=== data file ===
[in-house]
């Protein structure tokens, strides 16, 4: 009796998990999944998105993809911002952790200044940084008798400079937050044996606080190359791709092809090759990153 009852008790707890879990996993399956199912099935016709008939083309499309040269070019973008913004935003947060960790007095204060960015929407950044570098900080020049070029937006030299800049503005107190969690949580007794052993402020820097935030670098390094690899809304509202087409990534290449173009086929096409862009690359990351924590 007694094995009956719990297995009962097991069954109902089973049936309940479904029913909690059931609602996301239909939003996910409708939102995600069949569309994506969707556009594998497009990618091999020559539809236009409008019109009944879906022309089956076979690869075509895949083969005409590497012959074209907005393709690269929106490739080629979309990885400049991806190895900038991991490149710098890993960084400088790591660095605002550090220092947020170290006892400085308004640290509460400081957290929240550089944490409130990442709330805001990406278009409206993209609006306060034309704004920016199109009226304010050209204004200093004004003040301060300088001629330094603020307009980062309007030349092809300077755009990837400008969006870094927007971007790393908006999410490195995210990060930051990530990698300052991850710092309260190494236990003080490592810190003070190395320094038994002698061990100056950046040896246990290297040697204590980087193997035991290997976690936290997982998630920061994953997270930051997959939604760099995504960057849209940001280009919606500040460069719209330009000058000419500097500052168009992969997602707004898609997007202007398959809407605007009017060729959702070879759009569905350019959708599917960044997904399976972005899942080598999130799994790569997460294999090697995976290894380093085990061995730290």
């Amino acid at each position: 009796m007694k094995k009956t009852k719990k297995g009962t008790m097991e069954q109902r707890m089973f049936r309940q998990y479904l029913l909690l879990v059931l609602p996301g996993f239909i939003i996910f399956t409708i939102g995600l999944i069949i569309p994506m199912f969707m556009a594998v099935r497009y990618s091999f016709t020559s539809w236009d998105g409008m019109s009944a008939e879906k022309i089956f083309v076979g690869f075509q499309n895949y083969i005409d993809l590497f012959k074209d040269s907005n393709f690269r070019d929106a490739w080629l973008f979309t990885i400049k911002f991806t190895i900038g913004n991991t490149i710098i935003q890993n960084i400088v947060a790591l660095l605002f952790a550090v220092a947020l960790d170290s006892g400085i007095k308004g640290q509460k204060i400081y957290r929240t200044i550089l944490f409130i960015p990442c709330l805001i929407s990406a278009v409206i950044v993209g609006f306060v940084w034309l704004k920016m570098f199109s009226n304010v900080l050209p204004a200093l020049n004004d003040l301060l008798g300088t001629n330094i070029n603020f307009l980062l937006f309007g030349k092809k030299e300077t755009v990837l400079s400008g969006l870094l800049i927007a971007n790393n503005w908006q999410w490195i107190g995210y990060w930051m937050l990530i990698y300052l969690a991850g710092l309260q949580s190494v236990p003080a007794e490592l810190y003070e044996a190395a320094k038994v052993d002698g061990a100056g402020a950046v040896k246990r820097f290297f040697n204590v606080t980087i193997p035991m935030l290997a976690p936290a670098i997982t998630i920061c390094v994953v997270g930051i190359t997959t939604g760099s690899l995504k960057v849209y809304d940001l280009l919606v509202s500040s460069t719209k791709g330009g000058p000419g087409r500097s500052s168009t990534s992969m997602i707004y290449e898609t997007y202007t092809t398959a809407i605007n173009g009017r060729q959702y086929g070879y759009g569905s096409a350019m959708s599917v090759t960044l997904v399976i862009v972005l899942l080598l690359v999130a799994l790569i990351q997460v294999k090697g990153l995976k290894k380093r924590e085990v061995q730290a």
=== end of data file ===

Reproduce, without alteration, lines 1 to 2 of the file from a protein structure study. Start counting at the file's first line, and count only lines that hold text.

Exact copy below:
[in-house]
């Protein structure tokens, strides 16, 4: 009796998990999944998105993809911002952790200044940084008798400079937050044996606080190359791709092809090759990153 009852008790707890879990996993399956199912099935016709008939083309499309040269070019973008913004935003947060960790007095204060960015929407950044570098900080020049070029937006030299800049503005107190969690949580007794052993402020820097935030670098390094690899809304509202087409990534290449173009086929096409862009690359990351924590 007694094995009956719990297995009962097991069954109902089973049936309940479904029913909690059931609602996301239909939003996910409708939102995600069949569309994506969707556009594998497009990618091999020559539809236009409008019109009944879906022309089956076979690869075509895949083969005409590497012959074209907005393709690269929106490739080629979309990885400049991806190895900038991991490149710098890993960084400088790591660095605002550090220092947020170290006892400085308004640290509460400081957290929240550089944490409130990442709330805001990406278009409206993209609006306060034309704004920016199109009226304010050209204004200093004004003040301060300088001629330094603020307009980062309007030349092809300077755009990837400008969006870094927007971007790393908006999410490195995210990060930051990530990698300052991850710092309260190494236990003080490592810190003070190395320094038994002698061990100056950046040896246990290297040697204590980087193997035991290997976690936290997982998630920061994953997270930051997959939604760099995504960057849209940001280009919606500040460069719209330009000058000419500097500052168009992969997602707004898609997007202007398959809407605007009017060729959702070879759009569905350019959708599917960044997904399976972005899942080598999130799994790569997460294999090697995976290894380093085990061995730290």